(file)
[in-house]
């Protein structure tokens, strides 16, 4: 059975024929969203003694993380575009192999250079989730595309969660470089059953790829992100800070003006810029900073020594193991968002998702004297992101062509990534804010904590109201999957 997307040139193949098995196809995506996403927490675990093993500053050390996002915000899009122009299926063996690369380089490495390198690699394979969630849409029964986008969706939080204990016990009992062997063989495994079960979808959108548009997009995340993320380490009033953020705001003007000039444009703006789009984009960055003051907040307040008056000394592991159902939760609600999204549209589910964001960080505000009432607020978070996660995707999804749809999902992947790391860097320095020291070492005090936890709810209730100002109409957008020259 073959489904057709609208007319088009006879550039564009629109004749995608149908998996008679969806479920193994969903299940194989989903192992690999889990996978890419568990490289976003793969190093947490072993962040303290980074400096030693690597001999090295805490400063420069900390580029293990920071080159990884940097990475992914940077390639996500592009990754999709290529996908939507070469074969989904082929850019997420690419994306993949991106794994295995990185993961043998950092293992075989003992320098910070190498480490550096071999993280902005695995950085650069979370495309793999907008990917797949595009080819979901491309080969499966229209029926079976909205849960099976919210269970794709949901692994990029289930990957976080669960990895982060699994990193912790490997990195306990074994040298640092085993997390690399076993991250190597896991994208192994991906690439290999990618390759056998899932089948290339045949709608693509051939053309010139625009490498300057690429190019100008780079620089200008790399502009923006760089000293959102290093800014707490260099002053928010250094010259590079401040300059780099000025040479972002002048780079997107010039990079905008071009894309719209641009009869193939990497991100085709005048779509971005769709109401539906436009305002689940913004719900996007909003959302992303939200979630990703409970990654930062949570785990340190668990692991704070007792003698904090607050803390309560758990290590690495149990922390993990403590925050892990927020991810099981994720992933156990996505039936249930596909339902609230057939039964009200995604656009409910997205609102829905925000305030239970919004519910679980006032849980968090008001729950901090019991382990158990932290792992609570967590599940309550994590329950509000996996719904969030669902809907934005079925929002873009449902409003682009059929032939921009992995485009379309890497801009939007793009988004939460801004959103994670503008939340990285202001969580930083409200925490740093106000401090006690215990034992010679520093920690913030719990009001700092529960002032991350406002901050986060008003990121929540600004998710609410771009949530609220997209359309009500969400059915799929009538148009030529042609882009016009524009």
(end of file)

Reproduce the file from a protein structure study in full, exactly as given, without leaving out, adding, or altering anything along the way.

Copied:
[in-house]
């Protein structure tokens, strides 16, 4: 059975024929969203003694993380575009192999250079989730595309969660470089059953790829992100800070003006810029900073020594193991968002998702004297992101062509990534804010904590109201999957 997307040139193949098995196809995506996403927490675990093993500053050390996002915000899009122009299926063996690369380089490495390198690699394979969630849409029964986008969706939080204990016990009992062997063989495994079960979808959108548009997009995340993320380490009033953020705001003007000039444009703006789009984009960055003051907040307040008056000394592991159902939760609600999204549209589910964001960080505000009432607020978070996660995707999804749809999902992947790391860097320095020291070492005090936890709810209730100002109409957008020259 073959489904057709609208007319088009006879550039564009629109004749995608149908998996008679969806479920193994969903299940194989989903192992690999889990996978890419568990490289976003793969190093947490072993962040303290980074400096030693690597001999090295805490400063420069900390580029293990920071080159990884940097990475992914940077390639996500592009990754999709290529996908939507070469074969989904082929850019997420690419994306993949991106794994295995990185993961043998950092293992075989003992320098910070190498480490550096071999993280902005695995950085650069979370495309793999907008990917797949595009080819979901491309080969499966229209029926079976909205849960099976919210269970794709949901692994990029289930990957976080669960990895982060699994990193912790490997990195306990074994040298640092085993997390690399076993991250190597896991994208192994991906690439290999990618390759056998899932089948290339045949709608693509051939053309010139625009490498300057690429190019100008780079620089200008790399502009923006760089000293959102290093800014707490260099002053928010250094010259590079401040300059780099000025040479972002002048780079997107010039990079905008071009894309719209641009009869193939990497991100085709005048779509971005769709109401539906436009305002689940913004719900996007909003959302992303939200979630990703409970990654930062949570785990340190668990692991704070007792003698904090607050803390309560758990290590690495149990922390993990403590925050892990927020991810099981994720992933156990996505039936249930596909339902609230057939039964009200995604656009409910997205609102829905925000305030239970919004519910679980006032849980968090008001729950901090019991382990158990932290792992609570967590599940309550994590329950509000996996719904969030669902809907934005079925929002873009449902409003682009059929032939921009992995485009379309890497801009939007793009988004939460801004959103994670503008939340990285202001969580930083409200925490740093106000401090006690215990034992010679520093920690913030719990009001700092529960002032991350406002901050986060008003990121929540600004998710609410771009949530609220997209359309009500969400059915799929009538148009030529042609882009016009524009």